FORT MEADE, Md. —
The native of Crescent, Okla., digitally copied and released more than 700,000 documents, including Iraq and Afghanistan battlefield reports and State Department cables, while working in 2010 in Iraq.
He also leaked video of a 2007 Apache helicopter attack in Baghdad that mistakenly killed at least nine people, including a Reuters photographer.
A potentially more explosive leak case unfolded as Manning’s court-martial was underway, when former National Security Agency contractor Edward Snowden was charged with espionage for exposing the NSA’s Internet and telephone surveillance programs.
At his trial, Manning said he gave the material to the secrets-spilling website WikiLeaks to expose the U.S. military’s “bloodlust” and generate debate over the wars and U.S. policy.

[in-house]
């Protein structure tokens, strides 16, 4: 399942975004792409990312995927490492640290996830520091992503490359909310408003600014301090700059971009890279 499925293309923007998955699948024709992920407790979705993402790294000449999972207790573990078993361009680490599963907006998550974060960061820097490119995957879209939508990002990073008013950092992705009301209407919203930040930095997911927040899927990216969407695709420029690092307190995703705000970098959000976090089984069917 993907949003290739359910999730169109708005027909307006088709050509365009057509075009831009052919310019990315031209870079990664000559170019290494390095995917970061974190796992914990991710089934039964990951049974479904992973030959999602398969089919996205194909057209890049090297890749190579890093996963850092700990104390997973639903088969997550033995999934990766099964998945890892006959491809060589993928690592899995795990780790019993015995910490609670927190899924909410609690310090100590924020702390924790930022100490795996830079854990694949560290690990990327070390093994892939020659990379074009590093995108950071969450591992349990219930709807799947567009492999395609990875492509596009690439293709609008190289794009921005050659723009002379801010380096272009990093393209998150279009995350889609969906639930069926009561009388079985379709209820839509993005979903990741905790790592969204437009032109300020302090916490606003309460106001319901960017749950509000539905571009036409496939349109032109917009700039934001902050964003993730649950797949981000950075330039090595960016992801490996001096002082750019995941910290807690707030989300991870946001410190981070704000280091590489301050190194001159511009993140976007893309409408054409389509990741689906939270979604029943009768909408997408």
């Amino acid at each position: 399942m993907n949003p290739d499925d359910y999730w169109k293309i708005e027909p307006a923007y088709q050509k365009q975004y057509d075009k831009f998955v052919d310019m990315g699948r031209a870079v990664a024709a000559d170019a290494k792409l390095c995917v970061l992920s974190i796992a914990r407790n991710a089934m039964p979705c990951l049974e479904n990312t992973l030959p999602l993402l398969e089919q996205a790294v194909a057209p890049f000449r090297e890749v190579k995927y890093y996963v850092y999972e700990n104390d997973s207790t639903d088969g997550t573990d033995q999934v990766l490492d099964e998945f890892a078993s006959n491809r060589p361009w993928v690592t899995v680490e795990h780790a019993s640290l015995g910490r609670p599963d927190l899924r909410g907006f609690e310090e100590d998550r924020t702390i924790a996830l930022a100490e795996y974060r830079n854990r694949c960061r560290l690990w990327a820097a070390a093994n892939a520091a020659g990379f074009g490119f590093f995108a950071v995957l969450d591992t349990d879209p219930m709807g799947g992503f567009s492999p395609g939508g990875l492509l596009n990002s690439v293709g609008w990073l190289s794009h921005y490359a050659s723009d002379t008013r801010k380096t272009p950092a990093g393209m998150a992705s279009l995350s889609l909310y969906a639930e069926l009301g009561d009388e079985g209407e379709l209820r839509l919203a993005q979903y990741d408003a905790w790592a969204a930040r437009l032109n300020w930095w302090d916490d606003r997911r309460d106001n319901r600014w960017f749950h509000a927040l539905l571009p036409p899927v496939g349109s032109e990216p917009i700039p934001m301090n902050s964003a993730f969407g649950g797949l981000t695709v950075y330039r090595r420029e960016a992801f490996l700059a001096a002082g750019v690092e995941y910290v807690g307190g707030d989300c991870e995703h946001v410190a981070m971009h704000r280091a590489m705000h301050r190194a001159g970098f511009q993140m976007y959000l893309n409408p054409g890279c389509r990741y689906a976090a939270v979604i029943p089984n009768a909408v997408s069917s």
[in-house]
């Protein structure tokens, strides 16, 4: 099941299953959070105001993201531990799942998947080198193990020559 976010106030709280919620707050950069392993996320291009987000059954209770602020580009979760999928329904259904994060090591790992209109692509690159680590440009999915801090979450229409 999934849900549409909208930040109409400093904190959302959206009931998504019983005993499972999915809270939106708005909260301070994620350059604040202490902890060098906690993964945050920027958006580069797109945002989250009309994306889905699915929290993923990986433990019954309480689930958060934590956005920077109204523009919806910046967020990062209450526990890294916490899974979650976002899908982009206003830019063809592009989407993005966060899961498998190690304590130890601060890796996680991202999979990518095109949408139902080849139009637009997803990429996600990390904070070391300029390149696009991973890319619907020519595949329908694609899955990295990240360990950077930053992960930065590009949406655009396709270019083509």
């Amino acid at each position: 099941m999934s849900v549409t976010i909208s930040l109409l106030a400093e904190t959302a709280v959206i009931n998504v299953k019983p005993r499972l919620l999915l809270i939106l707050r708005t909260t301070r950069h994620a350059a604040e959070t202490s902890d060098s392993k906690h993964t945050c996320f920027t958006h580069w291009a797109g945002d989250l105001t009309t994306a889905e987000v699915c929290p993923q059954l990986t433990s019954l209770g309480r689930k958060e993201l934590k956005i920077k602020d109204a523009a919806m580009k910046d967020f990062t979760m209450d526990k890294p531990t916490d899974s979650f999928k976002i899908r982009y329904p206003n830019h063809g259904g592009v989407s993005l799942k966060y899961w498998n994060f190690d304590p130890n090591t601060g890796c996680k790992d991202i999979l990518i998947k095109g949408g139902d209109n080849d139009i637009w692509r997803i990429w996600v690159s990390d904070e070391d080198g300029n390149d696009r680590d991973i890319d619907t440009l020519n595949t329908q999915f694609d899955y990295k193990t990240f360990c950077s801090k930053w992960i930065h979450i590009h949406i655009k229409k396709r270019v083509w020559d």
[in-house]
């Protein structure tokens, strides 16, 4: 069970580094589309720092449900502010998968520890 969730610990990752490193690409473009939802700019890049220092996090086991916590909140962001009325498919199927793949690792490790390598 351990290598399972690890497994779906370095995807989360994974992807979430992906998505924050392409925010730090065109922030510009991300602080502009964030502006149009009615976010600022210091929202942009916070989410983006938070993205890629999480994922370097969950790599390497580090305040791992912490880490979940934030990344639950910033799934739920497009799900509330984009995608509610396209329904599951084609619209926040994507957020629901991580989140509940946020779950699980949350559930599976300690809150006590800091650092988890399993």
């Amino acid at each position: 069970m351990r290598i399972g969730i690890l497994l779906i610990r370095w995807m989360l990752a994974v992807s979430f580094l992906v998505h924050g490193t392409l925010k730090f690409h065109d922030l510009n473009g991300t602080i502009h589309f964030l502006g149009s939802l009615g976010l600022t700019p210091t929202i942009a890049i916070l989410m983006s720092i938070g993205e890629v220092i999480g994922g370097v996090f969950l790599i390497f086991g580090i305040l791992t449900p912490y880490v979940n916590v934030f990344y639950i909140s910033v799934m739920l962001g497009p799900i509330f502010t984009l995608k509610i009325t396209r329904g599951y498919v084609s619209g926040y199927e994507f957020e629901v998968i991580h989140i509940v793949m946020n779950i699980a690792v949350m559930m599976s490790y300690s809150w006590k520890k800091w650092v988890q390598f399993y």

During the sentencing phase, he apologized for the damage he caused, saying, “When I made these decisions, I believed I was going to help people, not hurt people.”
His lawyers also argued that Manning suffered extreme inner turmoil over his gender identity — his feeling that he was a woman trapped in a man’s body — while serving in the macho military, which at the time barred gays from serving openly. Among the evidence was a photo of him in a blond wig and lipstick.
Defense attorney David Coombs told the judge that Manning had been full of youthful idealism.
“He had pure intentions at the time that he committed his offenses,” Coombs said. “At that time, Pfc. Manning really, truly, genuinely believed that this information could make a difference.”
Prosecutors did not present any evidence in open court that anyone was physically harmed as a direct result of Manning’s actions. But they showed that al-Qaida used material from the helicopter attack in a propaganda video and that Osama bin Laden presumably read some of the leaked documents, which were published online by WikiLeaks. Some of the material was found in bin Laden’s compound when it was raided.